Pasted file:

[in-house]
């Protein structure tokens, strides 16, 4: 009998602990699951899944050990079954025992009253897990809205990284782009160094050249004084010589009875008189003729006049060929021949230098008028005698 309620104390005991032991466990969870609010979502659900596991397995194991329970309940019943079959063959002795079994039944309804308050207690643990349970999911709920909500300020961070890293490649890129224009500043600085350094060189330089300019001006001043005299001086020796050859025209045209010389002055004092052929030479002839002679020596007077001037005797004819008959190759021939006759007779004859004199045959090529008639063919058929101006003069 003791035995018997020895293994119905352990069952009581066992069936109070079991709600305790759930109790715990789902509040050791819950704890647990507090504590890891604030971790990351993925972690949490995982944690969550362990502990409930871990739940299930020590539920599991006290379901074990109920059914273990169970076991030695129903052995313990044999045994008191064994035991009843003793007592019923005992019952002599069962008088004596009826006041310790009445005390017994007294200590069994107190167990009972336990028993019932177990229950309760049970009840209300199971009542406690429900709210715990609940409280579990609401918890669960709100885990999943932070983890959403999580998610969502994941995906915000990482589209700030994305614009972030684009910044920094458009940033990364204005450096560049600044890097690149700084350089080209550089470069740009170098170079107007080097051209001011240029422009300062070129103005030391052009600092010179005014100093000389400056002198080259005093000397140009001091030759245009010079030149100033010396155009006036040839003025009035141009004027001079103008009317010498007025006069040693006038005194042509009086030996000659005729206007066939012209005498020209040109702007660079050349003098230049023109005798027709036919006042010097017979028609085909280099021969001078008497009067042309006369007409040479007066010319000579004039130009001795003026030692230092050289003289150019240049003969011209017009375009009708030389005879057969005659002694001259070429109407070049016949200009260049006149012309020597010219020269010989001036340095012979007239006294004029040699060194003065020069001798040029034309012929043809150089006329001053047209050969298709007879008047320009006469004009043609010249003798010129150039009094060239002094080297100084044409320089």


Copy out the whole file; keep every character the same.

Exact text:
[in-house]
């Protein structure tokens, strides 16, 4: 009998602990699951899944050990079954025992009253897990809205990284782009160094050249004084010589009875008189003729006049060929021949230098008028005698 309620104390005991032991466990969870609010979502659900596991397995194991329970309940019943079959063959002795079994039944309804308050207690643990349970999911709920909500300020961070890293490649890129224009500043600085350094060189330089300019001006001043005299001086020796050859025209045209010389002055004092052929030479002839002679020596007077001037005797004819008959190759021939006759007779004859004199045959090529008639063919058929101006003069 003791035995018997020895293994119905352990069952009581066992069936109070079991709600305790759930109790715990789902509040050791819950704890647990507090504590890891604030971790990351993925972690949490995982944690969550362990502990409930871990739940299930020590539920599991006290379901074990109920059914273990169970076991030695129903052995313990044999045994008191064994035991009843003793007592019923005992019952002599069962008088004596009826006041310790009445005390017994007294200590069994107190167990009972336990028993019932177990229950309760049970009840209300199971009542406690429900709210715990609940409280579990609401918890669960709100885990999943932070983890959403999580998610969502994941995906915000990482589209700030994305614009972030684009910044920094458009940033990364204005450096560049600044890097690149700084350089080209550089470069740009170098170079107007080097051209001011240029422009300062070129103005030391052009600092010179005014100093000389400056002198080259005093000397140009001091030759245009010079030149100033010396155009006036040839003025009035141009004027001079103008009317010498007025006069040693006038005194042509009086030996000659005729206007066939012209005498020209040109702007660079050349003098230049023109005798027709036919006042010097017979028609085909280099021969001078008497009067042309006369007409040479007066010319000579004039130009001795003026030692230092050289003289150019240049003969011209017009375009009708030389005879057969005659002694001259070429109407070049016949200009260049006149012309020597010219020269010989001036340095012979007239006294004029040699060194003065020069001798040029034309012929043809150089006329001053047209050969298709007879008047320009006469004009043609010249003798010129150039009094060239002094080297100084044409320089």